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Clean Eating: The Non-Diet Diet

Updated on June 6, 2014

If you're like a lot of Americans, you've tried several diets and fads to lose weight or get healthy with only temporary (at best) results. I've always been skeptical of diet plans or cleanses that claim too-good-to-be-true results, so I relied on the traditional approach of eating fewer calories than I burned (to lose weight) or balancing the two (to maintain weight). After a while, I realized I wanted more than just to look good or be the right weight; I wanted to be healthy and feel healthy. That's when I discovered clean eating.

Clean eating is more than a diet; it is a philosophy and a lifestyle with a holistic approach to diet and nutrition. It not only promotes weight loss and maintenance, it also promotes overall good health through a balanced diet and exercise. I found clean eating to be a common-sense approach to eating because it includes only natural and nutritious foods and eliminates man-made food and ingredients produced for convenience and preservation. Clean eaters not only look good, they feel good too. While clean eaters benefit from a reduced waistline, they also benefit from reduced chronic illnesses and overall good health. I can get on board with that.

A Brief History of Clean Eating

Clean eating may be a new term for the diet or way of eating, but it has always been a way of life. All humans ate “clean” until the advent of preservatives and other chemicals introduced to food for convenience and longevity. In the 1960s, there was a natural health food movement that shifted diets to “whole” or unprocessed foods, which was more about to rebelling against the establishment than health and nutrition. Since the 1960s, there have been a few established diets related to clean eating. The most notable is the Eat-Clean Diet developed by Canadian fitness model and author Tosca Reno, who popularized the diet with her series of diet and cookbooks. The Eat-Clean Diet is a great plan for those looking for a more specific guidance and rules for clean eating, rather than a more flexible approach. The Eat-Clean Diet also uses supplements, which is not necessarily part of the clean eating philosophy.

Basic Principles of Clean Eating

Because clean eating is a philosophy and lifestyle, rather than a fad diet, there is a lot of flexibility and individualization. As with any philosophy, there are basic rules or principles to follow. Depending on the authority you ask, there may be more emphasis on certain principles over others, but the following rules are the most widely embraced by clean eaters:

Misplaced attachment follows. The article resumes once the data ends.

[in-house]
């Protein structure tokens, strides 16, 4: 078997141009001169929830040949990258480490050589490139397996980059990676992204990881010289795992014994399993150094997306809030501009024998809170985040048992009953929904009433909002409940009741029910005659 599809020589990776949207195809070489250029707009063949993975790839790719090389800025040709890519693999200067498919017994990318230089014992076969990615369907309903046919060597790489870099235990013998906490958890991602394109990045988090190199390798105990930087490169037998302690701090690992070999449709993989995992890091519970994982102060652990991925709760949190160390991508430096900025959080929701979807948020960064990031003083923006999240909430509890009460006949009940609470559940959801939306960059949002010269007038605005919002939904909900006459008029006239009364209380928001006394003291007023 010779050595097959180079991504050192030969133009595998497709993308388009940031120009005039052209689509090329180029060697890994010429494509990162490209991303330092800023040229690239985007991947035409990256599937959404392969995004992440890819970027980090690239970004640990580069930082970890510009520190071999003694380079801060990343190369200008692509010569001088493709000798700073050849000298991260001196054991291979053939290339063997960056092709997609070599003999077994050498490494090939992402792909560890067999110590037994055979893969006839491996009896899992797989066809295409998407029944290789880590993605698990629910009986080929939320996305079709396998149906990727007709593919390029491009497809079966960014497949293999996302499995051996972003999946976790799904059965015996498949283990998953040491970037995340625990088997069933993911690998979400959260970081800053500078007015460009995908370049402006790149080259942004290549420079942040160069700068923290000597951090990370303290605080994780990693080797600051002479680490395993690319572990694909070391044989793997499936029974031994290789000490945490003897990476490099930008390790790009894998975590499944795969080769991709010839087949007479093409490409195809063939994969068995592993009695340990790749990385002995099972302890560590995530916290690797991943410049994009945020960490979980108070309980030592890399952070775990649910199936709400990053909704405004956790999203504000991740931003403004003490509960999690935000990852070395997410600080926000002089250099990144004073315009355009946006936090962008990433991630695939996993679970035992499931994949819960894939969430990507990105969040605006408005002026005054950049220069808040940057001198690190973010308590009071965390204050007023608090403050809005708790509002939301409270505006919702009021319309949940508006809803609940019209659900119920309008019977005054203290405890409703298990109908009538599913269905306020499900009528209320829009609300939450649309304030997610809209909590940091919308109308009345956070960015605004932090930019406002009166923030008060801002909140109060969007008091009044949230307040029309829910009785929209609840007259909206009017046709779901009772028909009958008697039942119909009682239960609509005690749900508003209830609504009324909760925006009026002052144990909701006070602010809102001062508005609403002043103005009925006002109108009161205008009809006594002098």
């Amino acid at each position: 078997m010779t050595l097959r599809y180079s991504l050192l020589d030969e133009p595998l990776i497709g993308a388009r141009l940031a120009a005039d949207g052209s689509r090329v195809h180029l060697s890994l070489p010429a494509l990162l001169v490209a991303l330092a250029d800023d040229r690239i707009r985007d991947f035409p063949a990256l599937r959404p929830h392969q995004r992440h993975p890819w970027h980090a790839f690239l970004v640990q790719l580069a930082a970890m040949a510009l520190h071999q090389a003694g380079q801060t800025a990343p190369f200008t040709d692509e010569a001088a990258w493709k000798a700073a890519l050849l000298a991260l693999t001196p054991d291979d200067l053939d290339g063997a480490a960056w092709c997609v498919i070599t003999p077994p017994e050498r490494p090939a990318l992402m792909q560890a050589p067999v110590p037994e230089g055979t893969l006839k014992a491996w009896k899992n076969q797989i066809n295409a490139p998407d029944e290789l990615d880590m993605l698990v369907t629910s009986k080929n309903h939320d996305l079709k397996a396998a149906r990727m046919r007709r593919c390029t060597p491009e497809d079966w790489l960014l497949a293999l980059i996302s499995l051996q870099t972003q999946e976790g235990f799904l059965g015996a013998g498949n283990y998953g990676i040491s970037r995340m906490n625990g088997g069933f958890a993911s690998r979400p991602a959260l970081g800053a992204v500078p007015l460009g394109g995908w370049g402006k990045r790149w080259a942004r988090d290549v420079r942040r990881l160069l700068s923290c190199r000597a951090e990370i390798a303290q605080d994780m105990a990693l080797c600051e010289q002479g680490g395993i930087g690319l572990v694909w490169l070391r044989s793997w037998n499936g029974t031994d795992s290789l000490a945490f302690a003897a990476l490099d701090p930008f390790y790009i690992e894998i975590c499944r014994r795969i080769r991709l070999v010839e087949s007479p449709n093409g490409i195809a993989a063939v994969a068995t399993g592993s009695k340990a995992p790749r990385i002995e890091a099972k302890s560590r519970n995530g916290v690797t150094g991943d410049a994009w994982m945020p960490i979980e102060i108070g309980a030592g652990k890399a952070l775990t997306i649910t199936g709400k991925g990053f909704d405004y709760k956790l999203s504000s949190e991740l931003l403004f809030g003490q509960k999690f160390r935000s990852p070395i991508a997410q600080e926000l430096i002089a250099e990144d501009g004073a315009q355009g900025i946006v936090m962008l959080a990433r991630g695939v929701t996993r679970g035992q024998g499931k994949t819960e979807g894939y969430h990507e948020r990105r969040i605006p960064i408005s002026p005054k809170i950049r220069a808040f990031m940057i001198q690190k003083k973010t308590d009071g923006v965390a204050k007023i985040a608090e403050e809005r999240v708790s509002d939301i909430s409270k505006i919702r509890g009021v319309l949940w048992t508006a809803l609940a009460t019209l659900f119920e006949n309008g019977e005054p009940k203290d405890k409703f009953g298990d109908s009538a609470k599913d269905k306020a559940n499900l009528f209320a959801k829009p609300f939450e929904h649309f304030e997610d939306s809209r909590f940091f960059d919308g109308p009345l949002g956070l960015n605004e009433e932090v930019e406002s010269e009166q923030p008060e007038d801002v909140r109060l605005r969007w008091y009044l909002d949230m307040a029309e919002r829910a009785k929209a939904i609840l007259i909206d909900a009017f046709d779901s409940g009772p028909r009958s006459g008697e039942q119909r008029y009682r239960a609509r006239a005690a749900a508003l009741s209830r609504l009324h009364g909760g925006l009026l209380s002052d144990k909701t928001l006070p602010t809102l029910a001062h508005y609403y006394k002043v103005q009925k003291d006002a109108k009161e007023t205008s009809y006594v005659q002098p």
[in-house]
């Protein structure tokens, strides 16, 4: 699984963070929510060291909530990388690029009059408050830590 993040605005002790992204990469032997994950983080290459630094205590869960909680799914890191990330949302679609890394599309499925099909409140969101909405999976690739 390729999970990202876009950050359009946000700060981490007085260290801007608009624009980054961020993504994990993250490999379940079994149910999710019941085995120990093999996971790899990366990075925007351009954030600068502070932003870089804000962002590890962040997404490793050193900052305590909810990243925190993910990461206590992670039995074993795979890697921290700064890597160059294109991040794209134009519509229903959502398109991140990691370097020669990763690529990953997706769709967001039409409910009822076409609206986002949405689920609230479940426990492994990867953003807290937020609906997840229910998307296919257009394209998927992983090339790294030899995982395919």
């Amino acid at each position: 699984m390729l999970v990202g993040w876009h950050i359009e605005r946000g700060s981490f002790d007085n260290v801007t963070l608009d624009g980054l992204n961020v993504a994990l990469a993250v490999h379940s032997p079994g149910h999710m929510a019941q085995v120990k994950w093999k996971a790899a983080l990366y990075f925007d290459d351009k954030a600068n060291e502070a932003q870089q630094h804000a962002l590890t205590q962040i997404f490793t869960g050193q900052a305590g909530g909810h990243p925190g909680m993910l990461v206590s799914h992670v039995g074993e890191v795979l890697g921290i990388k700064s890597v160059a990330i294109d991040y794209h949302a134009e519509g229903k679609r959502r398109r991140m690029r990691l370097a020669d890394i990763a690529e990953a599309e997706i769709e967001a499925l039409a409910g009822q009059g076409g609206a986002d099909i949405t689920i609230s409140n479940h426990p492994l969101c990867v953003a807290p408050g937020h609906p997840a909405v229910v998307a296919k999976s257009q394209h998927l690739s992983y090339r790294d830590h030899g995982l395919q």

• Eliminate processed foods and eat whole foods
  • Eat five to six small meals a day, especially breakfast
  • Eat mostly plants (food from a tree, bush, plant, or vine), include protein at each meal, and watch the fat
  • Read food labels
  • Drink plenty of water
  • Exercise most days

Generally, clean eaters strive for a diet that is 75 to 80 percent clean. That means you don't have to beat yourself up or start over if you eat a piece of birthday cake at the office.

Let's talk about the basic principles in a little more detail.

Eating processed foods and eat whole foods

Processed, manufactured, or refined foods usually come in a box, bag, or can, and contain a large amount of food additives that are man-made. They are foods that have changed physical, chemical, microbial, or sensory properties. We Americans have been refining foods, particularly cereal grains, to make them more durable and portable at the cost of their nutritional value since the Industrial Revolution. Refined sugar also made its way to the marketplace around the same time as refined grains. Today, the most prevalent refined foods in the American diet are refined grains, such as white flour and white rice, and refined sugar, such as white table sugar. These processed and refined foods are often high in calories and have little nutritional value. They are also generally high in fat, salt, and sugar.

Whole foods, on the other hand, are those that come from nature, such as produce, grains, and meat and are minimally processed, such as dairy products and grain products. These foods retain their nutritional value and are more likely to be a nutrient-dense food—foods that are the most nutritional with the fewest calories.

Although replacing processed foods with whole foods can be the most challenging for those starting to eat clean, the benefits are better health and a smaller waistline.

Eat Five to Six Small Meals a Day, Especially Breakfast

Most clean eaters eat three small main meals and two to three substantial snacks a day. The main meals are generally 200 to 400 calories and snacks are between 100 to 200 calories. By eating more frequently (every two to three hours), you are less likely to overeat or skip meals. You'll also benefit from more stable blood sugar levels, which means more energy and less crankiness. All snacks and meals should be well-balanced, including proper portions of protein, fat, and carbohydrates.

Of course one of the main meals should be breakfast. Everyone has been told that breakfast is the most important meal of the day, and it is no different for clean eaters. Eating breakfast raises your blood sugar after your body fasts overnight, which allows you to be more alert and have more energy throughout the day.

Eat Mostly Plants, Include Protein, and Watch the Fat

Food from plants—anything from a tree, bush, plan, or vine—are the most nutrient dense and are good sources of antioxidants that protect the body from free radical damage. By eating a diet based mostly on plants, you are more likely to eat fewer calories and consume necessary nutrients, such as antioxidants, vitamins, and minerals.

The food color wheel shows the colors of foods to be included in your regular diet with examples of foods in that color.